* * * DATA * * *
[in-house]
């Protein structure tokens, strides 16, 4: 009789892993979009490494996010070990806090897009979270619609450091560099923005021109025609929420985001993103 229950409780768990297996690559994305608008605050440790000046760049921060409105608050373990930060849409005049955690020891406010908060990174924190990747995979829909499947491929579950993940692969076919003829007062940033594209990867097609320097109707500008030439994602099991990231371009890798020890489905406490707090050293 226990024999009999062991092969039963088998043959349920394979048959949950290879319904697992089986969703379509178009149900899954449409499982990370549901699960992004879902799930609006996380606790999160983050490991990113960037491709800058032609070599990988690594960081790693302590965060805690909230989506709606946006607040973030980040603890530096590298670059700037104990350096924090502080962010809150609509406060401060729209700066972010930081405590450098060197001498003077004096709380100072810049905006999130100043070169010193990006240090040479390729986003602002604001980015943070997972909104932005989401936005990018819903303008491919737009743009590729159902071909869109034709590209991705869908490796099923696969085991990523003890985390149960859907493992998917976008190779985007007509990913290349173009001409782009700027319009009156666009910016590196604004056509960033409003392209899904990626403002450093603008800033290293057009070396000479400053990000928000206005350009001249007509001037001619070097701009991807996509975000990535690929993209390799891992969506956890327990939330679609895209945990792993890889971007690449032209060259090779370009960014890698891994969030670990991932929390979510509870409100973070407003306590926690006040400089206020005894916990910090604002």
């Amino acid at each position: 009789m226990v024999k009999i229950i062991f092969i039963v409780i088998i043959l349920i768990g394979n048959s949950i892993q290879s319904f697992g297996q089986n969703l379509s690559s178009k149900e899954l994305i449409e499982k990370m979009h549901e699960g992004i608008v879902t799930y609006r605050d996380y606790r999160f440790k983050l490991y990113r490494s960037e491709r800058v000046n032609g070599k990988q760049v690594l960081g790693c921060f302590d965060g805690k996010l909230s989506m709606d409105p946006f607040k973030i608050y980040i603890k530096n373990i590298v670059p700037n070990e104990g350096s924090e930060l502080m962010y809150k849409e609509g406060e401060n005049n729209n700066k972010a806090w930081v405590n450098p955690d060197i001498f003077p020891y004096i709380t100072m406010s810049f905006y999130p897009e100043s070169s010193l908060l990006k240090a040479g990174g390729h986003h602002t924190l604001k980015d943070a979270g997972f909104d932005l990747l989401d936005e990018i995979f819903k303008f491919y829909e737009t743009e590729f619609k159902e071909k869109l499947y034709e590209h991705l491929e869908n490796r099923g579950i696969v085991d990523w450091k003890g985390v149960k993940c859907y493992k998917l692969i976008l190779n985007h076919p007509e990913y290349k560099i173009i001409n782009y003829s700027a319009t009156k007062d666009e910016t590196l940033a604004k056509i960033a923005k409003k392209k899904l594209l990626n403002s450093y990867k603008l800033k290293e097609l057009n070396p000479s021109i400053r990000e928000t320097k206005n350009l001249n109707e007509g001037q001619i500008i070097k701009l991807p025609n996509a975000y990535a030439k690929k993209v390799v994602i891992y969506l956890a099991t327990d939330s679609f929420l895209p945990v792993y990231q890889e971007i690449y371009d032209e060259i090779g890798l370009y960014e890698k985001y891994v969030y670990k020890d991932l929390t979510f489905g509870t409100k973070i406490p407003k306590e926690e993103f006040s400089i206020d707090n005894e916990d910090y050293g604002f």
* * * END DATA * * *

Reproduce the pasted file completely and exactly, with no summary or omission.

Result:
[in-house]
């Protein structure tokens, strides 16, 4: 009789892993979009490494996010070990806090897009979270619609450091560099923005021109025609929420985001993103 229950409780768990297996690559994305608008605050440790000046760049921060409105608050373990930060849409005049955690020891406010908060990174924190990747995979829909499947491929579950993940692969076919003829007062940033594209990867097609320097109707500008030439994602099991990231371009890798020890489905406490707090050293 226990024999009999062991092969039963088998043959349920394979048959949950290879319904697992089986969703379509178009149900899954449409499982990370549901699960992004879902799930609006996380606790999160983050490991990113960037491709800058032609070599990988690594960081790693302590965060805690909230989506709606946006607040973030980040603890530096590298670059700037104990350096924090502080962010809150609509406060401060729209700066972010930081405590450098060197001498003077004096709380100072810049905006999130100043070169010193990006240090040479390729986003602002604001980015943070997972909104932005989401936005990018819903303008491919737009743009590729159902071909869109034709590209991705869908490796099923696969085991990523003890985390149960859907493992998917976008190779985007007509990913290349173009001409782009700027319009009156666009910016590196604004056509960033409003392209899904990626403002450093603008800033290293057009070396000479400053990000928000206005350009001249007509001037001619070097701009991807996509975000990535690929993209390799891992969506956890327990939330679609895209945990792993890889971007690449032209060259090779370009960014890698891994969030670990991932929390979510509870409100973070407003306590926690006040400089206020005894916990910090604002």
């Amino acid at each position: 009789m226990v024999k009999i229950i062991f092969i039963v409780i088998i043959l349920i768990g394979n048959s949950i892993q290879s319904f697992g297996q089986n969703l379509s690559s178009k149900e899954l994305i449409e499982k990370m979009h549901e699960g992004i608008v879902t799930y609006r605050d996380y606790r999160f440790k983050l490991y990113r490494s960037e491709r800058v000046n032609g070599k990988q760049v690594l960081g790693c921060f302590d965060g805690k996010l909230s989506m709606d409105p946006f607040k973030i608050y980040i603890k530096n373990i590298v670059p700037n070990e104990g350096s924090e930060l502080m962010y809150k849409e609509g406060e401060n005049n729209n700066k972010a806090w930081v405590n450098p955690d060197i001498f003077p020891y004096i709380t100072m406010s810049f905006y999130p897009e100043s070169s010193l908060l990006k240090a040479g990174g390729h986003h602002t924190l604001k980015d943070a979270g997972f909104d932005l990747l989401d936005e990018i995979f819903k303008f491919y829909e737009t743009e590729f619609k159902e071909k869109l499947y034709e590209h991705l491929e869908n490796r099923g579950i696969v085991d990523w450091k003890g985390v149960k993940c859907y493992k998917l692969i976008l190779n985007h076919p007509e990913y290349k560099i173009i001409n782009y003829s700027a319009t009156k007062d666009e910016t590196l940033a604004k056509i960033a923005k409003k392209k899904l594209l990626n403002s450093y990867k603008l800033k290293e097609l057009n070396p000479s021109i400053r990000e928000t320097k206005n350009l001249n109707e007509g001037q001619i500008i070097k701009l991807p025609n996509a975000y990535a030439k690929k993209v390799v994602i891992y969506l956890a099991t327990d939330s679609f929420l895209p945990v792993y990231q890889e971007i690449y371009d032209e060259i090779g890798l370009y960014e890698k985001y891994v969030y670990k020890d991932l929390t979510f489905g509870t409100k973070i406490p407003k306590e926690e993103f006040s400089i206020d707090n005894e916990d910090y050293g604002f």